Say hello to food halls, the food court’s trendy, eclectic cousin. A food hall is defined as “a commercial space with communal seating populated by a variety of curated, high-quality local food purveyors.” Run by entrepreneurs, celebrity chefs, and creative next-generation cooks, these food bazaars are immensely growing in popularity. In 2010, there were just 25 American food halls, but by 2020, it’s estimated that 300 will call the United States home. Before we explore eight of the coolest food halls in America, let’s quickly review some food hall features:
- They’re Everywhere – and for Everyone: Realty-wise, food halls are popular among mall operators and real estate developers who see them as part of an experiential retail strategy. While some food halls are owned by the city and some are privately owned, they’re becoming a key feature in commercial, residential, and mixed-use buildings. On the consumer side of things, those who enjoy dining out – and eating authentic, delicious dishes – are an ideal food hall customer (in other words, almost everyone!).
- They’re Cost-Efficient and Successful: Startup costs for restaurants are huge and a hard pill for many to swallow (it takes an average of $250,000 to open one). For many entrepreneurs, food halls are a far less risky, month-to-month rental option. Although the cost per square foot may be higher in a food hall than a standalone location, entrepreneurs get the added benefit of more foot traffic, a shared economy with other restaurants, and an aggregated social media following from the food hall – all which boils down to a better chance at succeeding. And the success of food halls certainly shows in the numbers: out of over 100 halls that have opened in America, only three have failed.
- They’re Playing a Part in Urban Renewal: Food halls aren’t just good for restaurateurs – they’re great for their respective communities, too. In fact, they’re becoming a key element in revitalizing inner-city areas. One prime example of this is the Reading Terminal Market in Philadelphia, which accepts more food stamps than any other place in the city. Food halls are also being planned for smaller urban areas like Plano, Texas, Greenville, South Carolina, and Raleigh, North Carolina.
- They’re Experiential: From incubation kitchens and event spaces to live music and art installations, food halls are the definition of experiential. When it comes to theme, some food halls share one theme (for example, one entire hall is French -themed). On the other hand, some contain a large, diverse variety of food and beverages to choose from. There’s a food hall for everyone!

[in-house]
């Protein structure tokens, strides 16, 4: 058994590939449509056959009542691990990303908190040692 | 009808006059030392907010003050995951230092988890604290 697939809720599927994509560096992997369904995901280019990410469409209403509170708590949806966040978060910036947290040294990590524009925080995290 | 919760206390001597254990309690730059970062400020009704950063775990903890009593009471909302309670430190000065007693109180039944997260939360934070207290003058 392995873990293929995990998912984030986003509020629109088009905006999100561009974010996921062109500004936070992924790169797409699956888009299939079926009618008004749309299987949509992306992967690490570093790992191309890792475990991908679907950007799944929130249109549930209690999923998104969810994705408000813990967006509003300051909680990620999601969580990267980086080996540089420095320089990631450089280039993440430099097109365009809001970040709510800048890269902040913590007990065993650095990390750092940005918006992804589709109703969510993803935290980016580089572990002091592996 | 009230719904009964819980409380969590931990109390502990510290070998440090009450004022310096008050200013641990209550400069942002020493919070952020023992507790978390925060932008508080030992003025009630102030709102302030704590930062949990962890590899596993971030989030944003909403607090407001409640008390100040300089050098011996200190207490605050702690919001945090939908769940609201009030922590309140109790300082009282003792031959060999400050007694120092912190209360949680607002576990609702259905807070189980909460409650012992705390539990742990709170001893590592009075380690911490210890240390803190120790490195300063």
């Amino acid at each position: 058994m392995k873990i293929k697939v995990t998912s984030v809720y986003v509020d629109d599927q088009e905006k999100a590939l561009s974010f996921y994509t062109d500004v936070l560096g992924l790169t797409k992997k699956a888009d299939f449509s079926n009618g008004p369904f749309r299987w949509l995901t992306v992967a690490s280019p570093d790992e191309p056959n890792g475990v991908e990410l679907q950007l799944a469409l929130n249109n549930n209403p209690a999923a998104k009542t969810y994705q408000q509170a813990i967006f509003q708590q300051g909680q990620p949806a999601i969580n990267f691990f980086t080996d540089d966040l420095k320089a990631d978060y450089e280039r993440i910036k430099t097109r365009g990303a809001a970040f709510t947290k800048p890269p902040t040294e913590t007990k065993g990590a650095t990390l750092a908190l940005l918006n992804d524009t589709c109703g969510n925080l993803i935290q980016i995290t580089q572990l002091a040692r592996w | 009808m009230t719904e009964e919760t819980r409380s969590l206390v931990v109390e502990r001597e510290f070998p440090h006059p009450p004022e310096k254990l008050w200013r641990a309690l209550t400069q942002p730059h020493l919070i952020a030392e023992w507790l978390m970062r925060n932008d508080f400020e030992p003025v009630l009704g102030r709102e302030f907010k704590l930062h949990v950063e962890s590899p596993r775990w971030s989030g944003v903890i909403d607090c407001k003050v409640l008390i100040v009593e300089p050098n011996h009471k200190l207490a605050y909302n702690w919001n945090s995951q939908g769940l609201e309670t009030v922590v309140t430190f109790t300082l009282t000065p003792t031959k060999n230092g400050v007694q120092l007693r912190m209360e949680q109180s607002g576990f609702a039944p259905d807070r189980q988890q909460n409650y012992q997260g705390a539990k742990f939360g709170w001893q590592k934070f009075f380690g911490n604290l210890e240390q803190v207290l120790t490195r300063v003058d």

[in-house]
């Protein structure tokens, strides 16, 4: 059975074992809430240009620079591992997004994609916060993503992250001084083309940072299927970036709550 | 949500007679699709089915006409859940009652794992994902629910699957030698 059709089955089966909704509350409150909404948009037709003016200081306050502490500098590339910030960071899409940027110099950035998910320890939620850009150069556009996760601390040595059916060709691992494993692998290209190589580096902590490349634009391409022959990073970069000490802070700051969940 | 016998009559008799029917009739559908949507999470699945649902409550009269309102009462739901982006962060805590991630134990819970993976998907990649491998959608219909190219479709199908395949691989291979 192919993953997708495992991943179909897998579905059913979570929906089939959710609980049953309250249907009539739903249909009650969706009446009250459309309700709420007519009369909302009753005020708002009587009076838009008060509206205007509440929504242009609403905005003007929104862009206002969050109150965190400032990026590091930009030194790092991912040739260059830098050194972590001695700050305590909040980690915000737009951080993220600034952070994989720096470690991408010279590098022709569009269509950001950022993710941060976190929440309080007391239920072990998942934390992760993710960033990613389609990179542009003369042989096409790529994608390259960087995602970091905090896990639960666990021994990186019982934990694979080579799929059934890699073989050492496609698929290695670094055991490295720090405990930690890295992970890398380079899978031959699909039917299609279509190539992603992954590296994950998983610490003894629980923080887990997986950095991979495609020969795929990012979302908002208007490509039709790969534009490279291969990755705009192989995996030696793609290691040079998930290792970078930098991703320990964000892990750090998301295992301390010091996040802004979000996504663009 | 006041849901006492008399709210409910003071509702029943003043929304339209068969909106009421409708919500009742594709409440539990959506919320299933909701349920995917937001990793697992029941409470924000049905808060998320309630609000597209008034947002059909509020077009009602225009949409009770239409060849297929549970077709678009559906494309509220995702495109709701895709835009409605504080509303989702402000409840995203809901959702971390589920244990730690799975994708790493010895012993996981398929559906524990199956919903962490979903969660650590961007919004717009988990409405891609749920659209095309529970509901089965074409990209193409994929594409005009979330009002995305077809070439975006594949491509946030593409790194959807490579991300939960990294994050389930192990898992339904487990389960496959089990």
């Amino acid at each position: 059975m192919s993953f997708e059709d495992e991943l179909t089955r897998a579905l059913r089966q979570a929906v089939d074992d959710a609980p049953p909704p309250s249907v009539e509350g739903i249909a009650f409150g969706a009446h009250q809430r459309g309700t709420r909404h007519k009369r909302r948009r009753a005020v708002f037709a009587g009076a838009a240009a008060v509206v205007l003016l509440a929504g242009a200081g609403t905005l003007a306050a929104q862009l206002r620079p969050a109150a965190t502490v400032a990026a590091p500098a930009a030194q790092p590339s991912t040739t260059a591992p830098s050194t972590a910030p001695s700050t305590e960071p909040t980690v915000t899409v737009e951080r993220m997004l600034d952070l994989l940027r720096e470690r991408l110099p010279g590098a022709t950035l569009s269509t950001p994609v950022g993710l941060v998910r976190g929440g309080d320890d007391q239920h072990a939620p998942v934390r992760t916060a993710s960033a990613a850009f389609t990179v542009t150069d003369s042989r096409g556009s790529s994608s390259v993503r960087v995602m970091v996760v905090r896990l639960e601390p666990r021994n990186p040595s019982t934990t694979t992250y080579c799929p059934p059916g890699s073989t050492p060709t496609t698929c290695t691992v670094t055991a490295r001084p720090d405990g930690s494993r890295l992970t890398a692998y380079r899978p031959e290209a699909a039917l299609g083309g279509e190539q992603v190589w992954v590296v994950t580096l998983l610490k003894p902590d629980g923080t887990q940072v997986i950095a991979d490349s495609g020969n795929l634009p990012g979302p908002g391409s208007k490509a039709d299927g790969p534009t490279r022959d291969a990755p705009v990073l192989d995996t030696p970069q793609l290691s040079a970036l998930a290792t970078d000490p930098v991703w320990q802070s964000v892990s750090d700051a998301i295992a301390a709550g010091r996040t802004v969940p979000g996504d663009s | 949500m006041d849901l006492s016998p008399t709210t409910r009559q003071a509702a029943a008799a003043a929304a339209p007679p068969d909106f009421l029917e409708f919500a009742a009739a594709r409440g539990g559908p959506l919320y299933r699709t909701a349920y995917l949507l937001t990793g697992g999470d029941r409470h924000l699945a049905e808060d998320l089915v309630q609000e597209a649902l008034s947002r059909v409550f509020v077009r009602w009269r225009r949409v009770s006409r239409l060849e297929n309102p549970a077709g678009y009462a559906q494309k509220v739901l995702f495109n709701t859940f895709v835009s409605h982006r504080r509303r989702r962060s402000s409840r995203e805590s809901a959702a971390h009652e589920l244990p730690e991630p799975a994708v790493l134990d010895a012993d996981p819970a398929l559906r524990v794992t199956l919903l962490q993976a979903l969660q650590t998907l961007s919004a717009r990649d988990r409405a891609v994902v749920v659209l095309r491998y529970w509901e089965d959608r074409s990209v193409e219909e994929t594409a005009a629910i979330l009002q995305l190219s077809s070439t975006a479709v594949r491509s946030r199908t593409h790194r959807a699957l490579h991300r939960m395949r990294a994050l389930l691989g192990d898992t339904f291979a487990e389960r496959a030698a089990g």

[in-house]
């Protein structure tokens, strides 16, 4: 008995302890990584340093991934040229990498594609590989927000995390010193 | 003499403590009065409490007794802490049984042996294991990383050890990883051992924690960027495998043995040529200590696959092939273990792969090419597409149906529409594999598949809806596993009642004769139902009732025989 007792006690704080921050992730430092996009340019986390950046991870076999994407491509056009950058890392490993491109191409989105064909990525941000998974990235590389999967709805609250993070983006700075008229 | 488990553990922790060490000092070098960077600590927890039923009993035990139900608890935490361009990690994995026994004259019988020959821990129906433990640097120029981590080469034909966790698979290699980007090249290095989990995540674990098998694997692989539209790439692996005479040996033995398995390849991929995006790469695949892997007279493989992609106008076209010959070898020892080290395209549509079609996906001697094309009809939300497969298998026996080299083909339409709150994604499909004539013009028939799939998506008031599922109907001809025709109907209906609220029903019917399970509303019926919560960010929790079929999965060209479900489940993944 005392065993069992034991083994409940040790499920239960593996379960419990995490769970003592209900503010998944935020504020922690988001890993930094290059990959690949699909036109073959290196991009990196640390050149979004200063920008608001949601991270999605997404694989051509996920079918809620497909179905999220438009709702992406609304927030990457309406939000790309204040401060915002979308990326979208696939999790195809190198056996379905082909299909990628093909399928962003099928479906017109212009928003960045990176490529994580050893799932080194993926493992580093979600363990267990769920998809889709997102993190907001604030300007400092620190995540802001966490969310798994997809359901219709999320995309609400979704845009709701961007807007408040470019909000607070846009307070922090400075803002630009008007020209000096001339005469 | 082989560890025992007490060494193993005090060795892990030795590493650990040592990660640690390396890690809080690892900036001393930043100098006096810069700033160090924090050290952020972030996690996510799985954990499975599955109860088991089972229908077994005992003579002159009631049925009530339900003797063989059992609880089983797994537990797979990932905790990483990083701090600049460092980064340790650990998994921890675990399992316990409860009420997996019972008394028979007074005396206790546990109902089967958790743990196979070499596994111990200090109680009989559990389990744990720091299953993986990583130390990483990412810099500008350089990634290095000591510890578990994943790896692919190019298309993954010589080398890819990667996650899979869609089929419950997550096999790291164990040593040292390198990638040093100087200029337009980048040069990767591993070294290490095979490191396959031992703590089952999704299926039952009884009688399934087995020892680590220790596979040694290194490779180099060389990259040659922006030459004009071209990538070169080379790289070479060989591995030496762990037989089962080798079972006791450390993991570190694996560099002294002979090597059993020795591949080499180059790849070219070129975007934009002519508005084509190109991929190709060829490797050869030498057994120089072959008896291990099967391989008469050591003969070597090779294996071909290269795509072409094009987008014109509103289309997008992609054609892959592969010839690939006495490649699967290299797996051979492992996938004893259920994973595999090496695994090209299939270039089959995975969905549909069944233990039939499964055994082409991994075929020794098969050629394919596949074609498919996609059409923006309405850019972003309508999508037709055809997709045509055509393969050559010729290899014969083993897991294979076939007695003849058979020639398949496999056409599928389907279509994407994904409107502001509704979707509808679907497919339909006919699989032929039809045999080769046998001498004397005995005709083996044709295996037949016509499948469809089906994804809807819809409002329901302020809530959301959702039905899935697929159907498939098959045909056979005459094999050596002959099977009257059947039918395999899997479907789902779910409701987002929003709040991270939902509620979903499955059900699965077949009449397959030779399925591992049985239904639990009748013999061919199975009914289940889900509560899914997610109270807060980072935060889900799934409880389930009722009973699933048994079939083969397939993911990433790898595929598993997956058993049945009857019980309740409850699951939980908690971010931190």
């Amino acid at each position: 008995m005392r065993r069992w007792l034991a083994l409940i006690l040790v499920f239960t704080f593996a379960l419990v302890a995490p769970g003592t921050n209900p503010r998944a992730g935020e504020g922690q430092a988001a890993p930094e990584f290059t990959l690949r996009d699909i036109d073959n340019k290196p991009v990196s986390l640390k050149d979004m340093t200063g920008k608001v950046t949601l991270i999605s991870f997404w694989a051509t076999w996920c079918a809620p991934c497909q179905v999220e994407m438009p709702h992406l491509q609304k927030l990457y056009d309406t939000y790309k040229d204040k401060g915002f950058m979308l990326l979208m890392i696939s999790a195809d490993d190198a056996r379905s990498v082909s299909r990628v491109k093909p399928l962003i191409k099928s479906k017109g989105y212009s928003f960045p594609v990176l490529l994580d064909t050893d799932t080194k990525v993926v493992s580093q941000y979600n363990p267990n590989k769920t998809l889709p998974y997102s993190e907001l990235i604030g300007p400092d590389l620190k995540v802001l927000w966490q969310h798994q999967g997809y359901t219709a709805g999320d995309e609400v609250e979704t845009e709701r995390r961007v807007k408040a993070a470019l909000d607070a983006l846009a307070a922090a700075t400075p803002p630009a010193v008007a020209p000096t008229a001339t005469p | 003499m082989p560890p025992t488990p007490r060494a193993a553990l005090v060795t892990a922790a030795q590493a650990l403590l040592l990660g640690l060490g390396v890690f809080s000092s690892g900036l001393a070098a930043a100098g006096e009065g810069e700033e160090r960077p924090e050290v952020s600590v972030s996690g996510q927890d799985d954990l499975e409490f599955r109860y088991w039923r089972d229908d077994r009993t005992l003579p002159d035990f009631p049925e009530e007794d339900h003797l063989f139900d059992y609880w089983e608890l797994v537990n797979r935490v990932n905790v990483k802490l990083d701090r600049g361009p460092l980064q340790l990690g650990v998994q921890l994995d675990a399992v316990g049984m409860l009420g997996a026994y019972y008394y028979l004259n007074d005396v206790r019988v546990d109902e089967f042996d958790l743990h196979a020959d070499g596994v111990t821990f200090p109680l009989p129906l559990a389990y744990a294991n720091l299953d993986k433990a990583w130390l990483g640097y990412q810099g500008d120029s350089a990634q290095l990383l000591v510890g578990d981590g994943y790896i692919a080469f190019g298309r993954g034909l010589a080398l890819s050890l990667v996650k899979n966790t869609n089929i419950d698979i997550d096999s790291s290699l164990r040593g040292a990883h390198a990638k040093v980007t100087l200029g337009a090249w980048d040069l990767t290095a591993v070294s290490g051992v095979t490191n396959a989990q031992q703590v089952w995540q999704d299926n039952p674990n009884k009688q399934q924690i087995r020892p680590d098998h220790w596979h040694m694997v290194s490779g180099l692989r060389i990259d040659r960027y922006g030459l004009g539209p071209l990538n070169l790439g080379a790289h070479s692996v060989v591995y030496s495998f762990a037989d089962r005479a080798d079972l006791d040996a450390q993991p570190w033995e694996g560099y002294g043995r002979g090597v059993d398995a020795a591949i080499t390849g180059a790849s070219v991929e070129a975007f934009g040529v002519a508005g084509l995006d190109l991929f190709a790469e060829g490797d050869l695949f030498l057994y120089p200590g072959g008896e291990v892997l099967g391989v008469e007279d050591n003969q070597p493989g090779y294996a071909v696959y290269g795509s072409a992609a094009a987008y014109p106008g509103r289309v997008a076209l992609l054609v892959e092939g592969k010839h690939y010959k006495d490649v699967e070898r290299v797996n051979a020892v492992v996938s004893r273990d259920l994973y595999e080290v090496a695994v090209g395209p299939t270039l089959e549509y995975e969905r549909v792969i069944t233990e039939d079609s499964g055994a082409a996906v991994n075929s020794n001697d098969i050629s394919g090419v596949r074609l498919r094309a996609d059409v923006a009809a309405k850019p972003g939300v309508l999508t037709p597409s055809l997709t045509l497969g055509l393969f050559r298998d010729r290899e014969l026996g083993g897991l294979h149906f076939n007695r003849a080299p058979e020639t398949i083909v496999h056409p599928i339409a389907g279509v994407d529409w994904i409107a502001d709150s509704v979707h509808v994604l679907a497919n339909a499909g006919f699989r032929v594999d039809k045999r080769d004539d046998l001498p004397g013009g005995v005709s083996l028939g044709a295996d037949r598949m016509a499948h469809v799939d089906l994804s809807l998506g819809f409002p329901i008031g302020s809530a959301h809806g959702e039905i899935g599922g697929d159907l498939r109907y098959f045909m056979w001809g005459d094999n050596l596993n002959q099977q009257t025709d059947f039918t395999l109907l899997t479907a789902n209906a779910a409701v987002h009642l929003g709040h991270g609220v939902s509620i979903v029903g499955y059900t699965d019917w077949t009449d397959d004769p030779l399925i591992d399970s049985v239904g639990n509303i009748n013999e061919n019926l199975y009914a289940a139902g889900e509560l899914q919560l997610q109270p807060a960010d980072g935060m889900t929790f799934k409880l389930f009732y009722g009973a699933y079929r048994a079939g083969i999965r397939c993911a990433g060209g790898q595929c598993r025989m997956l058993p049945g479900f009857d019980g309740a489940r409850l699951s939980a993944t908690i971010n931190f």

Now on to the fun stuff – let’s take a look at eight of the coolest food halls in the U.S. (in no particular order).
1. Midtown Global Market – Minneapolis, Minnesota
“An Internationally-Themed Public Market with Great Food, Cultural Experiences and Unique Gifts”
- Opened in 2006 with the backing of four non-profits
- 50+ shops, stalls and purveyors of international cuisines
- Interesting Features: Indian burritos, camel burgers, cooking classes, live music, indoor farmers market
2. Eden Center – Falls Church, Virginia
“Washington DC’s Premier Destination for Vietnamese Cuisine and Specialties”
- Houses the highest concentration of Vietnamese-owned businesses in America
- 100+ shops
- Interesting Features: authentic pho, fried tofu bites, caramelized freshwater prawns, various cultural events
3. Ponce City Market – Atlanta, Georgia
“A Vibrant Community Hub Housing the Central Food Hall, Various Shops, Flats and Offices, All While Pointing Back to the Roots of its Inception”
- Located in the historic Sears, Roebuck & Co. building
- Interesting Features: Crispy fish sandwich (with a different fish each day), edible cookie dough shop, old-fashioned candy store, carnival amusements and refreshments
4. East End Market – Orlando, Florida
“Central Florida’s Food and Culture Hub”
- Showcases Central Florida’s top food entrepreneurs, tradespeople, artists and chefs
- Home to 12 merchants, an event space, a demonstration kitchen, an incubator kitchen, offices, retail shops, a caterer, and a full-service restaurant
- Interesting Features: food business startup classes, customizable cooking classes, in-house meal delivery service
5. St. Roch Market – New Orleans, Louisiana
“A Destination for the Culinarily Curious”
- Located in an 1800s farmers market
- Home to 11 dining options, centered around an award-winning craft cocktail bar
- Interesting Features: Haitian street food, Vietnamese street food, after-dark game nights
6. 1-800-LUCKY – Miami, Florida
“A 10,000-Square-Foot Food Hall in the Style of a Hip, Asian Market with Indoor and Outdoor Seating and a Booming Soundtrack of Hip Hop”
- Industrial setting
- Home to seven restaurants, two bars, a karaoke room, and a convenience store/record shop
- Interesting Features: Chinese BBQ, poke bowls, taiyaki (fish-shaped cake), dim sum, cultural parties
7. Shirokiya Japan Village Walk – Honolulu, Hawaii
“A ‘Theme Park Village’ in the Image of Monzen-Machi, a Town Built Adjacent to Shrines and Temples with the Guardian Spirits Sanctuary at its Core”
- Sprawling food hall with an array of Japanese dishes, a French restaurant, and an indoor beer garden
- Interesting Features: a soft service ice cream shop from Harajuku, a café specialized in siphon coffee, a spirit sanctuary, a radio studio
8. The Barn – Lexington, Kentucky
“Kentucky’s First and Finest Artisan Food Hall—Bringing the Best of Lexington’s Culinary Scene to the Heart of The Summit at Fritz Farm”
- All local, all independent lineup of restauranteurs
- Interesting Features: craft ice cream, a superhero-themed ramen shop, whiskey bar
Whether or not your restaurant is located in a food hall, the Star Micronics mCollection can modernize your space – learn more now.